“What I realized is that taking action nullifies your fear. By doing that, later I realized in analyzing what I was doing that stopped the fear that was building in me and made me a warrior…” Jerry Peterson of SCARS Institute of Combat Sciences tells The David Johnson Show the story of his first day in the field in Vietnam. His first day in the country, in the field, first ambush, and how he took action over his fear.
Be sure to check out the full episodes with Jerry and Blake Peterson on The David Johnson Show: S.C.A.R.S. The Science Behind Combat and Eliminating Fear https://youtu.be/QuMgfBQxmbo
“The David Johnson Show” is a national voice that talks about points of interest in the American military and veteran subculture. Each show episode showcases a different guest with a different story. Sign up to get notified of new episodes at https://thedavidjohnsonshow.com and subscribe to our YouTube channel.
Video Transcript –
We were just talking before camera about the first time that I had to kill a man. It was the first day in country.
Jerry: The first actual day in the field. I was told, “Hey, don’t worry about it. We’re walking down this little trail.” There’s 68 of us. I’m in the middle of it. I’m a newbie. I’m on the first day. I’m looking around at the trees going, “This is [inaudible] . We’re in the jungle.” We get ambushed.
When you get ambushed and we’re walking through the jungle, and you’re about 20, 30 feet apart at these things because you don’t want to be close. I get ambushed. I dropped my rucksack, I get ready to move. This is something about how the mind works. It triggered something really quick in me.
I went down and I got afraid. I got scared to shitless to put on a statement. It irritated me so much, I got mad. I was looking around for advice like I’d been trained, “Look for someone to tell you what to do under the stress.” Where’s your sergeant? There is none.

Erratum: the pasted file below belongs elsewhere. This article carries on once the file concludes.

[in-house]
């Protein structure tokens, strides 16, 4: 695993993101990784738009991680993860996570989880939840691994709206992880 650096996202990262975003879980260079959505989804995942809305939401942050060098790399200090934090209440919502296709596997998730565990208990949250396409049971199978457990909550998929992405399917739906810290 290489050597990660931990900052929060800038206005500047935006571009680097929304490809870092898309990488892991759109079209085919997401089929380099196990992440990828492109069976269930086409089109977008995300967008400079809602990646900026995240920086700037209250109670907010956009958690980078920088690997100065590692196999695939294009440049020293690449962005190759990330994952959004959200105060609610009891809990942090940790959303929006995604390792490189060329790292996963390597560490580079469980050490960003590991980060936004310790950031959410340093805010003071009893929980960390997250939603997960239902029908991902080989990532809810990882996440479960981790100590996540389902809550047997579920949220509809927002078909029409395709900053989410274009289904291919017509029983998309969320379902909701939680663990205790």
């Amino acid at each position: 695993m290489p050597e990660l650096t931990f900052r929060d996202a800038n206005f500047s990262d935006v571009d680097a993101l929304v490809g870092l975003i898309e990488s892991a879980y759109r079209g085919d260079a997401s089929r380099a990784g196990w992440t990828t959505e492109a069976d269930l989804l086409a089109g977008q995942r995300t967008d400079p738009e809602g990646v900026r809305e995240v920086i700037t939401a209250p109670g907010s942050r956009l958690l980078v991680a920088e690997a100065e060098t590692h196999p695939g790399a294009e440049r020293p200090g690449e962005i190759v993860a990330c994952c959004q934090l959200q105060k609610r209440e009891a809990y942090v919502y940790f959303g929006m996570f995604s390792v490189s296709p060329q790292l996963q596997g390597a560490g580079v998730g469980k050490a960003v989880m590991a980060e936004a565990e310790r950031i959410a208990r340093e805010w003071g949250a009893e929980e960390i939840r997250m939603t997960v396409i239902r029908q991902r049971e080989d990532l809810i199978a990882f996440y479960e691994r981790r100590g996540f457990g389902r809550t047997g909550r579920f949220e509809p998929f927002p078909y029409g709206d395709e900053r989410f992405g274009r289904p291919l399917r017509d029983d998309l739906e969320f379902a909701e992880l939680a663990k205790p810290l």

This is 15 seconds. Everything is getting cut down. You got nowhere to hide there. Those bullets go right through those little plants. [laughs] I got this crappy little rucksack that isn’t going to stop nothing, I decided, “Screw it, I got to do something.”
This is part of the offensive mindset, that later comes through years of study, through psychiatry, to find out these trigger points. At that point, just off to the side I see this kid, Carson, that’s an ex-NV, that come down and they help us got through the jungle. They’re very sharp guys. Anyway, he looks at me, I look at him. He points. He gives me a signal to take action.
Not to carry on great about this story, it ends up that we were both charging the machine gun. It wasn’t we were charging the machine gun directly, it was that the machine gun was pointing at our other guys, and we had got around the backside of it, so we go running up and about 15 feet from the machine gun, my gun jams.
He’s behind me, so I’m in front him, so you really can’t shoot. I just kept going. I hit the gunner itself and just rolled over. Ended up, I took a rock and killed the guy. To not get into the bloody details of it. It was all total aggression. I had no intent to do it, no think.
What I realized is that taking action nullifies your fear. I keep hitting this mic, too. By doing that, later I realized in analyzing what I was doing that stopped the fear that was building in me and made me a warrior…